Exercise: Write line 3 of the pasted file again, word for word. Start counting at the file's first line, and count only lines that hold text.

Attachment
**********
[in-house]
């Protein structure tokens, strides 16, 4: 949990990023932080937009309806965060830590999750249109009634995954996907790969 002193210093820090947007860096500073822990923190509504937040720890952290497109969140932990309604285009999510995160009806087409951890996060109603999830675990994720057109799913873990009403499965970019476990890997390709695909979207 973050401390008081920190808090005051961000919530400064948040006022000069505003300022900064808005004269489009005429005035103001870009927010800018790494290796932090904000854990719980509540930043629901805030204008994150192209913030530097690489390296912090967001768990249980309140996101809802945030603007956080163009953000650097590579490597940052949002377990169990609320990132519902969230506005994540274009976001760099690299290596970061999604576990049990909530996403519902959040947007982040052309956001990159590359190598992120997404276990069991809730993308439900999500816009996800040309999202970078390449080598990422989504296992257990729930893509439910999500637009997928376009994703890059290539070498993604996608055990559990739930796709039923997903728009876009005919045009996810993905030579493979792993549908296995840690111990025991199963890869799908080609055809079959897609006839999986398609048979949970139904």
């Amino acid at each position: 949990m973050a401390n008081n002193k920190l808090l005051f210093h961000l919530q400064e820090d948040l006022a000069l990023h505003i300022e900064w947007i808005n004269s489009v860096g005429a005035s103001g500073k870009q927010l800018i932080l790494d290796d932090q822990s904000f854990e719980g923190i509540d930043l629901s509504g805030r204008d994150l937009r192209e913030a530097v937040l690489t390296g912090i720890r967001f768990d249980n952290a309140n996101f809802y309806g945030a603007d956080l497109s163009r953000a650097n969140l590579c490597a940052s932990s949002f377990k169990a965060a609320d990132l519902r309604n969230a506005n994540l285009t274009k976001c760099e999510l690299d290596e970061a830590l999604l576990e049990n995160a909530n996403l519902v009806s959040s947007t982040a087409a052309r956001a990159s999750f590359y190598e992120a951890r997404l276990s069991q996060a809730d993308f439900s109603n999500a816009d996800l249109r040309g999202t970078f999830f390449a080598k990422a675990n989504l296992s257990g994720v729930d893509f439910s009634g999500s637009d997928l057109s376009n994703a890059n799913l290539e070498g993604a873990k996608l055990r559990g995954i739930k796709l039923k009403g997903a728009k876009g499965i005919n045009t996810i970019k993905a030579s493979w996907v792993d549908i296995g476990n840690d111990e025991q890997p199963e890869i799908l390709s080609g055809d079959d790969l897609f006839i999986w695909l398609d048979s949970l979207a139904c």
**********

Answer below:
């Amino acid at each position: 949990m973050a401390n008081n002193k920190l808090l005051f210093h961000l919530q400064e820090d948040l006022a000069l990023h505003i300022e900064w947007i808005n004269s489009v860096g005429a005035s103001g500073k870009q927010l800018i932080l790494d290796d932090q822990s904000f854990e719980g923190i509540d930043l629901s509504g805030r204008d994150l937009r192209e913030a530097v937040l690489t390296g912090i720890r967001f768990d249980n952290a309140n996101f809802y309806g945030a603007d956080l497109s163009r953000a650097n969140l590579c490597a940052s932990s949002f377990k169990a965060a609320d990132l519902r309604n969230a506005n994540l285009t274009k976001c760099e999510l690299d290596e970061a830590l999604l576990e049990n995160a909530n996403l519902v009806s959040s947007t982040a087409a052309r956001a990159s999750f590359y190598e992120a951890r997404l276990s069991q996060a809730d993308f439900s109603n999500a816009d996800l249109r040309g999202t970078f999830f390449a080598k990422a675990n989504l296992s257990g994720v729930d893509f439910s009634g999500s637009d997928l057109s376009n994703a890059n799913l290539e070498g993604a873990k996608l055990r559990g995954i739930k796709l039923k009403g997903a728009k876009g499965i005919n045009t996810i970019k993905a030579s493979w996907v792993d549908i296995g476990n840690d111990e025991q890997p199963e890869i799908l390709s080609g055809d079959d790969l897609f006839i999986w695909l398609d048979s949970l979207a139904c």